The Seminole Tribe’s request for a stay of a ruling invalidating sports betting in Florida was rejected Wednesday night. The tribal nation’s agreement with the state was thrown out by a federal district court judge in the District of Columbia on Monday, thus halting sports wagering operations and a planned gaming expansion.
Judge Dabney L. Friedrich’s ruling earlier this week concluded the tribe’s compact violated the federal Indian Gaming Regulatory Act, which mandates state-sanctioned gambling to occur on tribal land. The Florida-Seminoles agreement allowed bettors to place wagers through mobile devices anywhere within the state as long as these were processed through computer servers on tribal property: the judge deemed this a “fiction.”
Following the ruling, the tribe quickly filed a notice of appeal and a “motion for stay pending appeal,” while continuing to collect wagers. The tribe argued funds from these operations were being used to pay back development costs for its online sportsbook and make revenue-sharing payments to the state and fund tribal programs.
Seminoles further argued in the motion for a stay that the ruling would cause “irreparable harm” to the tribe’s sovereignty and economic interest should the stay not be issued. Lawyers claimed the tribe would lose “substantial revenue” if sports betting operations were to cease. Friedrich rejected the argument on Wednesday, saying the tribe hadn’t shown this would be the case.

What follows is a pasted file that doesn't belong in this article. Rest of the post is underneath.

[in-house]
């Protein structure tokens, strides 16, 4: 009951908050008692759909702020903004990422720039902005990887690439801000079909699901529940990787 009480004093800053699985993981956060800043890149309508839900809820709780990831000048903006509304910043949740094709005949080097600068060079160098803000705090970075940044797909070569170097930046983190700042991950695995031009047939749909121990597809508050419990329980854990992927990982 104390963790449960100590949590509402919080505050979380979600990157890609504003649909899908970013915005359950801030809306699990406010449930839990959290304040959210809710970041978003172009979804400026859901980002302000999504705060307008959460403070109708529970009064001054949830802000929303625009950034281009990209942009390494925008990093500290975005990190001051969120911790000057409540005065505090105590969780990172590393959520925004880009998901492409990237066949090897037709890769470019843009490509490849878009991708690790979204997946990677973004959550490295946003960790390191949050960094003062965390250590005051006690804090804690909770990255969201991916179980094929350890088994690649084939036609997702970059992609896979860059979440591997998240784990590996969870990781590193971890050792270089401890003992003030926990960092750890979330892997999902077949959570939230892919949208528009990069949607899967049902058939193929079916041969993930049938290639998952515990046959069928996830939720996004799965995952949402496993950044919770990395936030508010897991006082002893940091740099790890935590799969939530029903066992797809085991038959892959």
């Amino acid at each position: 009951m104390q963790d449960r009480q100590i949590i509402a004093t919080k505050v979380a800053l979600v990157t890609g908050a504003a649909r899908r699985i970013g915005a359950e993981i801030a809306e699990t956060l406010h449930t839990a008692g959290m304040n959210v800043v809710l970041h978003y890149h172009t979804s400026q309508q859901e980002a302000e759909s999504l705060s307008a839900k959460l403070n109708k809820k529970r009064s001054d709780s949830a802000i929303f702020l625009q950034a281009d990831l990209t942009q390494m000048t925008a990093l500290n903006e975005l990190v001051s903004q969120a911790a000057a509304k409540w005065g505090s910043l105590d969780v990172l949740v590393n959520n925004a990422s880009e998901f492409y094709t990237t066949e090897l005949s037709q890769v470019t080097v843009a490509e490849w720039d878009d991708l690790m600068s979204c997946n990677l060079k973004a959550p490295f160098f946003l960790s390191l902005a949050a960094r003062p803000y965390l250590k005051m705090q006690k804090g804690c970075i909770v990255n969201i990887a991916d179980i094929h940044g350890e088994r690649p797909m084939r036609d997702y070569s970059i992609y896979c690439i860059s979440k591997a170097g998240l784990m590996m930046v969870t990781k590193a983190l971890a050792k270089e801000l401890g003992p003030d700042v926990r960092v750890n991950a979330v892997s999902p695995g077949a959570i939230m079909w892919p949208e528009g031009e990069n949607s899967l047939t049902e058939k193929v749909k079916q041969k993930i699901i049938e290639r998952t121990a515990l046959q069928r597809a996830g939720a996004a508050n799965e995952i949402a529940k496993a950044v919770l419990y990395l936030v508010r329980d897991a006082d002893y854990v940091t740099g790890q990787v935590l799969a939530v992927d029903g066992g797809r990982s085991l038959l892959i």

As the Seminole’s bid for a stay has now been denied, the tribe has, for now, no legal right to operate online sports gambling. However, as of Thursday afternoon, the tribe’s Hard Rock Sportsbook app was still accepting bets and operating fully, reports South Florida Sun Sentinel.
As their motion for a stay has been denied, the Seminoles now look to an emergency motion for stay pending appeal with the Circuit Court of Appeals to have sports gambling reinstated, which was filed on Thanksgiving. After that, it’d be their appeal, which should be heard sometime in 2022.
However, Wallach warned that Seminoles “didn’t really change their brief at all” in this second motion for a stay, failing to address the points raised in judge Friedrich’s ruling in denying the first one.
The tribe first launched Hard Rock-branded sports betting operations on November 1 as part of its agreement with the state. The compact called for the Seminoles to pay Florida at least $2.5 billion over the first five years in exchange for sole control over sports wagering, plus the option to add roulette and craps to its operations.
Friedrich’s Monday ruling mandated reinstatement of the 2010 compact between the state and the Seminoles, which didn’t allow for sports gambling or craps and roulette. The judge said a new agreement could be reached, as long as it didn’t violate federal law. As a result, Florida could opt on a compact which allows betting solely on Indian lands, or residents could authorize betting across the state through a citizens’ initiative.
According to gaming industry analyst and expert Daniel Wallach, a ruling on the Seminoles’ appeal could be expedited and could come in early December, further reports Sun Sentinel. He also said that if he were in the position of the groups opposing the sports betting deal, he would ask Friedrich to enter a supplemental order imposing an injunction requiring the Seminole Tribe “to shut down online sports betting immediately.”